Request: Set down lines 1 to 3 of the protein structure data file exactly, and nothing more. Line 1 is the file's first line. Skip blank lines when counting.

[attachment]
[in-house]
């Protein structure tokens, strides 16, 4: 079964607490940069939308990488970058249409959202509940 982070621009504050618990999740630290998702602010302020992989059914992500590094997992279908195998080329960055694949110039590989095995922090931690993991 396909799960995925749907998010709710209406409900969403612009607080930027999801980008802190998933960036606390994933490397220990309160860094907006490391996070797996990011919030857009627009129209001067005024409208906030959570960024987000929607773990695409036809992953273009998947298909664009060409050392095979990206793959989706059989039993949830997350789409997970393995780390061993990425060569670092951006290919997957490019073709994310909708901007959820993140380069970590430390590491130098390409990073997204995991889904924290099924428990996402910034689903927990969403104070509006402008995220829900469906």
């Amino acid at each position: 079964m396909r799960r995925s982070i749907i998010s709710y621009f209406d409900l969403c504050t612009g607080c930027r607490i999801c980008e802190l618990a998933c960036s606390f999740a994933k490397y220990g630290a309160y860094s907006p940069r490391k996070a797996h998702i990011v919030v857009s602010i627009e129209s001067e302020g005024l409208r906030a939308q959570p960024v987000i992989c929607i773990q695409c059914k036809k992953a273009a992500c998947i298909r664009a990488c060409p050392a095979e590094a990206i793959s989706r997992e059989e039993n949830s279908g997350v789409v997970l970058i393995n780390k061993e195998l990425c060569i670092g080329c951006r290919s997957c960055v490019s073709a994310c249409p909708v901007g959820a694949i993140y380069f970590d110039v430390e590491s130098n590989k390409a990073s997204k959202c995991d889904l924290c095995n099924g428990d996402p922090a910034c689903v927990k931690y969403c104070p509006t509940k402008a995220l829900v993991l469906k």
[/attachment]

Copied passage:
[in-house]
């Protein structure tokens, strides 16, 4: 079964607490940069939308990488970058249409959202509940 982070621009504050618990999740630290998702602010302020992989059914992500590094997992279908195998080329960055694949110039590989095995922090931690993991 396909799960995925749907998010709710209406409900969403612009607080930027999801980008802190998933960036606390994933490397220990309160860094907006490391996070797996990011919030857009627009129209001067005024409208906030959570960024987000929607773990695409036809992953273009998947298909664009060409050392095979990206793959989706059989039993949830997350789409997970393995780390061993990425060569670092951006290919997957490019073709994310909708901007959820993140380069970590430390590491130098390409990073997204995991889904924290099924428990996402910034689903927990969403104070509006402008995220829900469906």
């Amino acid at each position: 079964m396909r799960r995925s982070i749907i998010s709710y621009f209406d409900l969403c504050t612009g607080c930027r607490i999801c980008e802190l618990a998933c960036s606390f999740a994933k490397y220990g630290a309160y860094s907006p940069r490391k996070a797996h998702i990011v919030v857009s602010i627009e129209s001067e302020g005024l409208r906030a939308q959570p960024v987000i992989c929607i773990q695409c059914k036809k992953a273009a992500c998947i298909r664009a990488c060409p050392a095979e590094a990206i793959s989706r997992e059989e039993n949830s279908g997350v789409v997970l970058i393995n780390k061993e195998l990425c060569i670092g080329c951006r290919s997957c960055v490019s073709a994310c249409p909708v901007g959820a694949i993140y380069f970590d110039v430390e590491s130098n590989k390409a990073s997204k959202c995991d889904l924290c095995n099924g428990d996402p922090a910034c689903v927990k931690y969403c104070p509006t509940k402008a995220l829900v993991l469906k």